The French have also learned that you don’t need economic technology to make lots of money: you just need someone to pay for it. The Japanese played that role over the past few decades. The nuclear authorities had promised the communities around Japan’s power reactors that the radioactive-used fuel would be removed. The French were happy to accept it for reprocessing—for a steep price that included an up-front Japanese contribution to pay for building a French reprocessing plant. Now, France is urging Japan to waste money on its own plant so that France can gain a profit in China. The trouble is that there is more than money at stake.


However much Japan reiterates its Nonproliferation Treaty pledge to abjure nuclear weapons, and complies with IAEA inspections, China worries about Japan’s nuclear weapons potential. If Japan goes forward with the Rokkasho operation when economic arguments are decidedly against it, China’s concerns will multiply many times over. Everyone is aware that if the plant were put to military use, it would be capable of producing more than a thousand bombs’ worth of plutonium per year. In these circumstances, international inspections cannot provide a “timely” warning of diversion to military use. Japan’s argument, that plutonium drawn from power reactors is not useful for bombs, conflicts with what weapon scientists say.
 
In any case, if Rokkasho enters commercial operation then China’s reprocessing and fast breeder enthusiasts will likely get the green light from their government for a reprocessing contract with Areva. China’s plan is to store plutonium fuel for a fast breeder prototype, but the project would also give China the option to rapidly increase the size of its nuclear arsenal, a point not lost on some Japanese strategists.


In the wings is South Korea, which has been pressing the United States to allow it to reprocess plutonium in the US-ROK nuclear cooperation agreement. It sees itself as the equal of Japan and will not stand for being left behind. We may well end up with a spiraling commitment to reprocessing and plutonium fuel in Northeast Asia. This would sharply reduce the margin between nuclear energy use and weapons in both Japan and Korea. And it would give respectability to adopting reprocessing in countries around the world with mixed motives.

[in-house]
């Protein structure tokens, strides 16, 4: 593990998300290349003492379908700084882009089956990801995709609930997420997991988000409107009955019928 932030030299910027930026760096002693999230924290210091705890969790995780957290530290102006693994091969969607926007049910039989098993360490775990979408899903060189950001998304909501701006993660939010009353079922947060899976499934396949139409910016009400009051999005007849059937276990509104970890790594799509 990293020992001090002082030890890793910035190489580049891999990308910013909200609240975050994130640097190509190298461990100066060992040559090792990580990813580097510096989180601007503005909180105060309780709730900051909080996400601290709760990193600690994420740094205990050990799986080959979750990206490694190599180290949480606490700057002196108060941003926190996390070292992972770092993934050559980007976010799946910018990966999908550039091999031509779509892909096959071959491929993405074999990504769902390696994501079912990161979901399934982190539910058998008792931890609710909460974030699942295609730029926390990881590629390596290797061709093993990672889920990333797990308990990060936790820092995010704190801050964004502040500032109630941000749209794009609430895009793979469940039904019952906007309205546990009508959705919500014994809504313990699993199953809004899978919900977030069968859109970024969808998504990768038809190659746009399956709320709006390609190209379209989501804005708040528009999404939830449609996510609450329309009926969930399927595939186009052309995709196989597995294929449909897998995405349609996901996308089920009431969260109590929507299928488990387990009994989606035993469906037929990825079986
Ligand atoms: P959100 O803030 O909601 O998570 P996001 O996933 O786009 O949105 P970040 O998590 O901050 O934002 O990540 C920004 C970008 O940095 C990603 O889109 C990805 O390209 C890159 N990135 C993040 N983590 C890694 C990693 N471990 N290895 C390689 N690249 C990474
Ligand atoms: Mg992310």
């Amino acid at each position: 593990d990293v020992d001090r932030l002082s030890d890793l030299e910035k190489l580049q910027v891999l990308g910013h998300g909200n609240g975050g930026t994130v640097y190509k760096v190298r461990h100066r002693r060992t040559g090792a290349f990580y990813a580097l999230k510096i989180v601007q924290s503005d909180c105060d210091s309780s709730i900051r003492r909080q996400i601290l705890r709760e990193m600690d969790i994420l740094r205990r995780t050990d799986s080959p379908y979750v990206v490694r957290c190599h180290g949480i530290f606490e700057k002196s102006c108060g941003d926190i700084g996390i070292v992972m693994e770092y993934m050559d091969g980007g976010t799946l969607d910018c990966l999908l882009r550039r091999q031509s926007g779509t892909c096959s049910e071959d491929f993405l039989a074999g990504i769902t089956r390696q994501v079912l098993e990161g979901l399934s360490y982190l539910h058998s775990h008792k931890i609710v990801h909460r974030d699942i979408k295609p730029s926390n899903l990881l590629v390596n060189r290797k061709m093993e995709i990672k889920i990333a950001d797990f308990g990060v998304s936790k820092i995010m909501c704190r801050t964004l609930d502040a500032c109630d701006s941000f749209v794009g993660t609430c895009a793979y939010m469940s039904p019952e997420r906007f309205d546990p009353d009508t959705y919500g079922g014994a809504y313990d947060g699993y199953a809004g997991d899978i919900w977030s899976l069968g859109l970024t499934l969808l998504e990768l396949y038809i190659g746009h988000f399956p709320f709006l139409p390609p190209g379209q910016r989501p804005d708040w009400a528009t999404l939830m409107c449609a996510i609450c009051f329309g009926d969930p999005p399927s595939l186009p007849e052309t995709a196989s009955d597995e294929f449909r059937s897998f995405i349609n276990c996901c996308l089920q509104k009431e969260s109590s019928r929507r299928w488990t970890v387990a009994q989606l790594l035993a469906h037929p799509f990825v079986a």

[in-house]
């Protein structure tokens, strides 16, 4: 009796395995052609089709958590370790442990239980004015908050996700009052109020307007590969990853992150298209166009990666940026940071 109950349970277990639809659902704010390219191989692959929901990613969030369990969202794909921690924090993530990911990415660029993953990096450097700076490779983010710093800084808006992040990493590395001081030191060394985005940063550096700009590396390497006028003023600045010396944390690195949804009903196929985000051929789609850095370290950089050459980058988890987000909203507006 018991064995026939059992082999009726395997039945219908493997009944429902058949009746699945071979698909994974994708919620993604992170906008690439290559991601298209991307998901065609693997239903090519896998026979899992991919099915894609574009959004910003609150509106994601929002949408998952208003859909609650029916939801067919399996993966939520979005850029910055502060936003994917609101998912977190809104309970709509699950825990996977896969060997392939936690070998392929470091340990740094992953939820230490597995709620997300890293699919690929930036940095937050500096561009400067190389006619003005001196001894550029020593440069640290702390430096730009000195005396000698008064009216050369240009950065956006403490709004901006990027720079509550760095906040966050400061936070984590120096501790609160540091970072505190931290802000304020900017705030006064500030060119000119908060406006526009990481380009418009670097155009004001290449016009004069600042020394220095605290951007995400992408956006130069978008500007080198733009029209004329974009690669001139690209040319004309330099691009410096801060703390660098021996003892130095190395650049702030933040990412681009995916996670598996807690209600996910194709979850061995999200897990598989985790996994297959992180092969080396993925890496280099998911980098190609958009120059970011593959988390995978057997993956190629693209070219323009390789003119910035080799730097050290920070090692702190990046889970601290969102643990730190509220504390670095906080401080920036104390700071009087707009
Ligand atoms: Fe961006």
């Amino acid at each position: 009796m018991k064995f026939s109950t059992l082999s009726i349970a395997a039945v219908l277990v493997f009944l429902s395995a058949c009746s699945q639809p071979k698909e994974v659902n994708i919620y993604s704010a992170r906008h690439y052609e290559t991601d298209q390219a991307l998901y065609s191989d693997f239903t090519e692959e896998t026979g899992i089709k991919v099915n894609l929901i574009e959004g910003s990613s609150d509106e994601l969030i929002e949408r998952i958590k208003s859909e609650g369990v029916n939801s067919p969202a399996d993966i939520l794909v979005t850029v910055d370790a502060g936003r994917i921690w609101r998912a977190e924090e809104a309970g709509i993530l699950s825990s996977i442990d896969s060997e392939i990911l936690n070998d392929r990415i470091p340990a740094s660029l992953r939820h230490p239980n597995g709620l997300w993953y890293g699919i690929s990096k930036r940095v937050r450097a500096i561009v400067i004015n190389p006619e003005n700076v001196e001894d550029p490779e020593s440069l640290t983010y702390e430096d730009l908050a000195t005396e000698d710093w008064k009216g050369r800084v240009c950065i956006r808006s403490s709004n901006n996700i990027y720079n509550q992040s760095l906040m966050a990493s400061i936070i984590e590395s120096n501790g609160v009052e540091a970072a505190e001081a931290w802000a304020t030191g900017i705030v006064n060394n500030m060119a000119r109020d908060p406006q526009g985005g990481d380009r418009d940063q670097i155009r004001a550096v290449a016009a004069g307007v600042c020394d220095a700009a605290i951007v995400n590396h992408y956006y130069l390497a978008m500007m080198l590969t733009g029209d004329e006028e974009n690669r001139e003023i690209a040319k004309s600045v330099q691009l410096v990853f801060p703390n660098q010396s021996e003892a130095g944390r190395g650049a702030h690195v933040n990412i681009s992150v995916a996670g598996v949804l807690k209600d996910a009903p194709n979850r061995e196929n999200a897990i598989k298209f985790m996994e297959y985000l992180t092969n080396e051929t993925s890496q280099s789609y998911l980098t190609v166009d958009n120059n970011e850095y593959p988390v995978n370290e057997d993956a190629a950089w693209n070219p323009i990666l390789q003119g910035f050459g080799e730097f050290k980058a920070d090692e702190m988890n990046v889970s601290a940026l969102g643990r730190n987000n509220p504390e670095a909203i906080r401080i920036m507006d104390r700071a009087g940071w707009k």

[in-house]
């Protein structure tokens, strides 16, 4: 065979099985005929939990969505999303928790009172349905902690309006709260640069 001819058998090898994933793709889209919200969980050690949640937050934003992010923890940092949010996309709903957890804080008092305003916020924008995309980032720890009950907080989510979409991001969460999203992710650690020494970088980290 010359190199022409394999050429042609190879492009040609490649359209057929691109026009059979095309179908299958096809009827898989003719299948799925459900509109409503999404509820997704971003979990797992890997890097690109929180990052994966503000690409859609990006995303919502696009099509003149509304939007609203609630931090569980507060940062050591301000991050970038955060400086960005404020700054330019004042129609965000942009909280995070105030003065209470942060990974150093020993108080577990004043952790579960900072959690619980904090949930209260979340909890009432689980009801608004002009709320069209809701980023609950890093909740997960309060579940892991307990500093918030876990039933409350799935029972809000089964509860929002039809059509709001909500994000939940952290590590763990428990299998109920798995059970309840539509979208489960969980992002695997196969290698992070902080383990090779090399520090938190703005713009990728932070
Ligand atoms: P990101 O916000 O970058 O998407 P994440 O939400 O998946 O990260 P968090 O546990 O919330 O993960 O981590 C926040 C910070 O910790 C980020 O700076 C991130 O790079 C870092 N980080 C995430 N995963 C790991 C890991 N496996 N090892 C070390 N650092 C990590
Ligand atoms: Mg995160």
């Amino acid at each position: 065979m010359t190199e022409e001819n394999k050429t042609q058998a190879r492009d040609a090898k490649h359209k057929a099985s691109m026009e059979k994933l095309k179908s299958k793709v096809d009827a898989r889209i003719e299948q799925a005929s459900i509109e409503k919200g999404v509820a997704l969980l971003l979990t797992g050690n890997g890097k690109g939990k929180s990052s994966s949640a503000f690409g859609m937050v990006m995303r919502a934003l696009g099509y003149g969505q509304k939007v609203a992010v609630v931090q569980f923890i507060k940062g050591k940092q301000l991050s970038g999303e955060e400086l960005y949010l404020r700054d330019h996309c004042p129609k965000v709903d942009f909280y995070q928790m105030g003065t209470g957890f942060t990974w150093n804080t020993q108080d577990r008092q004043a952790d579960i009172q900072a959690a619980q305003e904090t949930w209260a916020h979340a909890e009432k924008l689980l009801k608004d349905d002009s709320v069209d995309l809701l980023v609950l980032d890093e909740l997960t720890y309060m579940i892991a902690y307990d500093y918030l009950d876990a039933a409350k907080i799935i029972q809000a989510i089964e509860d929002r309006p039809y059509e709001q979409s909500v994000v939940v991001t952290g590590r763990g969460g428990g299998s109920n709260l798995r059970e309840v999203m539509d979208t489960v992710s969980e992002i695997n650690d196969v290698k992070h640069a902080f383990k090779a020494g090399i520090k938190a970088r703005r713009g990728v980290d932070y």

This is not the first time that French reprocessing threatened proliferation problems. In the 1970s, the U.S. government realized that French sales of reprocessing technology to Pakistan, South Korea and Taiwan had “path to a bomb” written all over them. The American government jumped in forcefully and managed to persuade France to stop all three deals.
 

The United States insisted at that time that whatever the industrial arguments, international security should come first. President Gerald Ford stated in 1976 that plutonium should not be separated or used as a fuel—by any country—until we are confident “that the world community can effectively overcome the associated risks of proliferation.” Surely we have not reached that point.

It is unsurprising that Japan’s nuclear establishment cannot easily give up the course it has been on for many decades, and thus appeals for “understanding” of Japan’s unique circumstances. But if nonproliferation standards are to work, they have to be common standards, applicable to all. Japan needs to take into account that going ahead with Rokkasho will likely initiate an East Asian competition in plutonium stockpiling that will be difficult to control. The right decision is to put Rokkasho on hold. And France should reconsider the dangers of making separated plutonium more widely available. It should stop selling reprocessing technology and stop encouraging others to reprocess.


Victor Gilinsky is a former US Nuclear Regulatory Commissioner. 

Henry Sokolski is executive director of The Nonproliferation Policy Education Center and author of Underestimated: Our Not So Peaceful Nuclear Future (2015).